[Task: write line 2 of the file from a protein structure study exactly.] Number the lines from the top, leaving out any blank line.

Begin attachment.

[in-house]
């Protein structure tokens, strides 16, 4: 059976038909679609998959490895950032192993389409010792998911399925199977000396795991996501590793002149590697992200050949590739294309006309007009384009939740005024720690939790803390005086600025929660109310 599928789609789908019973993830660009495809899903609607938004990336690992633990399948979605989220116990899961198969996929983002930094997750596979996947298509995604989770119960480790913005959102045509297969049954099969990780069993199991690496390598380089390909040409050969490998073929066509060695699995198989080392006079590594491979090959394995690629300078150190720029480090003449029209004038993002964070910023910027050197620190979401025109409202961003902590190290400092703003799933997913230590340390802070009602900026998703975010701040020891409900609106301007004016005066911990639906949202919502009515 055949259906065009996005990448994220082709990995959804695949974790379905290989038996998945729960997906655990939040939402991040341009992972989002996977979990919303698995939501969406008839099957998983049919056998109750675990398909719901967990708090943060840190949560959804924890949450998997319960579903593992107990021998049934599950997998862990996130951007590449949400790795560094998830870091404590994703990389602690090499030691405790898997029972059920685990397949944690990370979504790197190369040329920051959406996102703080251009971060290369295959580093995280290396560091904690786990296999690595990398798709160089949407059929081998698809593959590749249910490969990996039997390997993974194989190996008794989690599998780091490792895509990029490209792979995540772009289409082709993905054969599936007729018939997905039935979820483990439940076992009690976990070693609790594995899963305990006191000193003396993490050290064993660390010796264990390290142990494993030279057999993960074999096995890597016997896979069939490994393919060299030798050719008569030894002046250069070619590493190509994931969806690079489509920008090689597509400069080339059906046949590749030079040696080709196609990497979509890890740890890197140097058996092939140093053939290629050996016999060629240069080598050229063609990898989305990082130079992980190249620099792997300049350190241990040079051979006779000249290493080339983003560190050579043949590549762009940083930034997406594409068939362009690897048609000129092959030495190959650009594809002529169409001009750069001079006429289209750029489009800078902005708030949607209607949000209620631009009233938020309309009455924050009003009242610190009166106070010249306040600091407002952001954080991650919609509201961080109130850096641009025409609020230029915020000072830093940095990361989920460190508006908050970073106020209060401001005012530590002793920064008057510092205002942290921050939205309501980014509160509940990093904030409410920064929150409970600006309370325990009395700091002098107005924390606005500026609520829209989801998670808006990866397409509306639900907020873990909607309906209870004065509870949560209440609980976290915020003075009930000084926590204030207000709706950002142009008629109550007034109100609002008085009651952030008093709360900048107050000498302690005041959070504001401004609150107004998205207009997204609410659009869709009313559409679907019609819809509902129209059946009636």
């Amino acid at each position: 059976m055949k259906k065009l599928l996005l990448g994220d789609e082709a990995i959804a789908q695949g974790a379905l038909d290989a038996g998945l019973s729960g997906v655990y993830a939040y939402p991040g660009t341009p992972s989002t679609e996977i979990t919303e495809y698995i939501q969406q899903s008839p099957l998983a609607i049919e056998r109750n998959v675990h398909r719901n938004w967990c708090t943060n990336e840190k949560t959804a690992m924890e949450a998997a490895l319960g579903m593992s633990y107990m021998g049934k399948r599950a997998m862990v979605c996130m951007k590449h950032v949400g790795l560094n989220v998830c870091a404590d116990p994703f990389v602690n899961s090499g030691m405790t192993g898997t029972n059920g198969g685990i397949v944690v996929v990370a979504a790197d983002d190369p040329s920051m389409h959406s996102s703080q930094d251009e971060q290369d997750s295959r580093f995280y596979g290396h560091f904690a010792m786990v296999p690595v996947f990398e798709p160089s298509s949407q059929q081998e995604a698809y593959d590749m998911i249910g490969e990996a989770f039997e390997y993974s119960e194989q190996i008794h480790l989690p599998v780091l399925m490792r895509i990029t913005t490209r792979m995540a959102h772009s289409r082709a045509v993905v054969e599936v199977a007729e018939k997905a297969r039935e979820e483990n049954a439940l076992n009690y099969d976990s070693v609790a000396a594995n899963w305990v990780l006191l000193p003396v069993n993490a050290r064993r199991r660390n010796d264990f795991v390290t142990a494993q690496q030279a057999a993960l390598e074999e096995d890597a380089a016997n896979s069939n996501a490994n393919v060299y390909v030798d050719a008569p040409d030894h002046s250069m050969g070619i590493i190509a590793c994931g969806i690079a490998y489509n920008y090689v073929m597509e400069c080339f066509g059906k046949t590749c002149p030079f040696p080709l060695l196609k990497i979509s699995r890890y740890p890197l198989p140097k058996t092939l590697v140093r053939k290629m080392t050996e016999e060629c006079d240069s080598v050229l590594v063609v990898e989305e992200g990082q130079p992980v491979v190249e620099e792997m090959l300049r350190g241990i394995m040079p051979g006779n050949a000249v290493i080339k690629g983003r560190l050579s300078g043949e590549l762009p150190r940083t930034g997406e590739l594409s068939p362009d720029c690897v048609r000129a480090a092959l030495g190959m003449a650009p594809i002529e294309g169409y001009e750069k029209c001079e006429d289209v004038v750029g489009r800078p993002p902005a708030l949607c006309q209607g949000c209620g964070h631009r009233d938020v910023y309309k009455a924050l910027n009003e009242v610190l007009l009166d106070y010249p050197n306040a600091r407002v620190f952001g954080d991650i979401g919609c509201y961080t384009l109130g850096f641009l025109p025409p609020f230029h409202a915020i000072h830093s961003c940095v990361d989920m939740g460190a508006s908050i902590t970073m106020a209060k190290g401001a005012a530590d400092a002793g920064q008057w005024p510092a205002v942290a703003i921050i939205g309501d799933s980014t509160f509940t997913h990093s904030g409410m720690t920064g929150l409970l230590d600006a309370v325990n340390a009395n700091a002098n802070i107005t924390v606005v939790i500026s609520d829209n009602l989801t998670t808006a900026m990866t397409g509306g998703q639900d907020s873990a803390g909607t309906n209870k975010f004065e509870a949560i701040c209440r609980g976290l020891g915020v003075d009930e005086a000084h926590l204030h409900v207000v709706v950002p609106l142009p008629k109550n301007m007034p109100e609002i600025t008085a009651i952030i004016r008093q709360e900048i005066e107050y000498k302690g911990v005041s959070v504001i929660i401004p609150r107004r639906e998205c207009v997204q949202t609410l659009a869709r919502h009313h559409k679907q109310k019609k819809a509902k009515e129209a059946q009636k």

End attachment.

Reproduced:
């Protein structure tokens, strides 16, 4: 059976038909679609998959490895950032192993389409010792998911399925199977000396795991996501590793002149590697992200050949590739294309006309007009384009939740005024720690939790803390005086600025929660109310 599928789609789908019973993830660009495809899903609607938004990336690992633990399948979605989220116990899961198969996929983002930094997750596979996947298509995604989770119960480790913005959102045509297969049954099969990780069993199991690496390598380089390909040409050969490998073929066509060695699995198989080392006079590594491979090959394995690629300078150190720029480090003449029209004038993002964070910023910027050197620190979401025109409202961003902590190290400092703003799933997913230590340390802070009602900026998703975010701040020891409900609106301007004016005066911990639906949202919502009515 055949259906065009996005990448994220082709990995959804695949974790379905290989038996998945729960997906655990939040939402991040341009992972989002996977979990919303698995939501969406008839099957998983049919056998109750675990398909719901967990708090943060840190949560959804924890949450998997319960579903593992107990021998049934599950997998862990996130951007590449949400790795560094998830870091404590994703990389602690090499030691405790898997029972059920685990397949944690990370979504790197190369040329920051959406996102703080251009971060290369295959580093995280290396560091904690786990296999690595990398798709160089949407059929081998698809593959590749249910490969990996039997390997993974194989190996008794989690599998780091490792895509990029490209792979995540772009289409082709993905054969599936007729018939997905039935979820483990439940076992009690976990070693609790594995899963305990006191000193003396993490050290064993660390010796264990390290142990494993030279057999993960074999096995890597016997896979069939490994393919060299030798050719008569030894002046250069070619590493190509994931969806690079489509920008090689597509400069080339059906046949590749030079040696080709196609990497979509890890740890890197140097058996092939140093053939290629050996016999060629240069080598050229063609990898989305990082130079992980190249620099792997300049350190241990040079051979006779000249290493080339983003560190050579043949590549762009940083930034997406594409068939362009690897048609000129092959030495190959650009594809002529169409001009750069001079006429289209750029489009800078902005708030949607209607949000209620631009009233938020309309009455924050009003009242610190009166106070010249306040600091407002952001954080991650919609509201961080109130850096641009025409609020230029915020000072830093940095990361989920460190508006908050970073106020209060401001005012530590002793920064008057510092205002942290921050939205309501980014509160509940990093904030409410920064929150409970600006309370325990009395700091002098107005924390606005500026609520829209989801998670808006990866397409509306639900907020873990909607309906209870004065509870949560209440609980976290915020003075009930000084926590204030207000709706950002142009008629109550007034109100609002008085009651952030008093709360900048107050000498302690005041959070504001401004609150107004998205207009997204609410659009869709009313559409679907019609819809509902129209059946009636």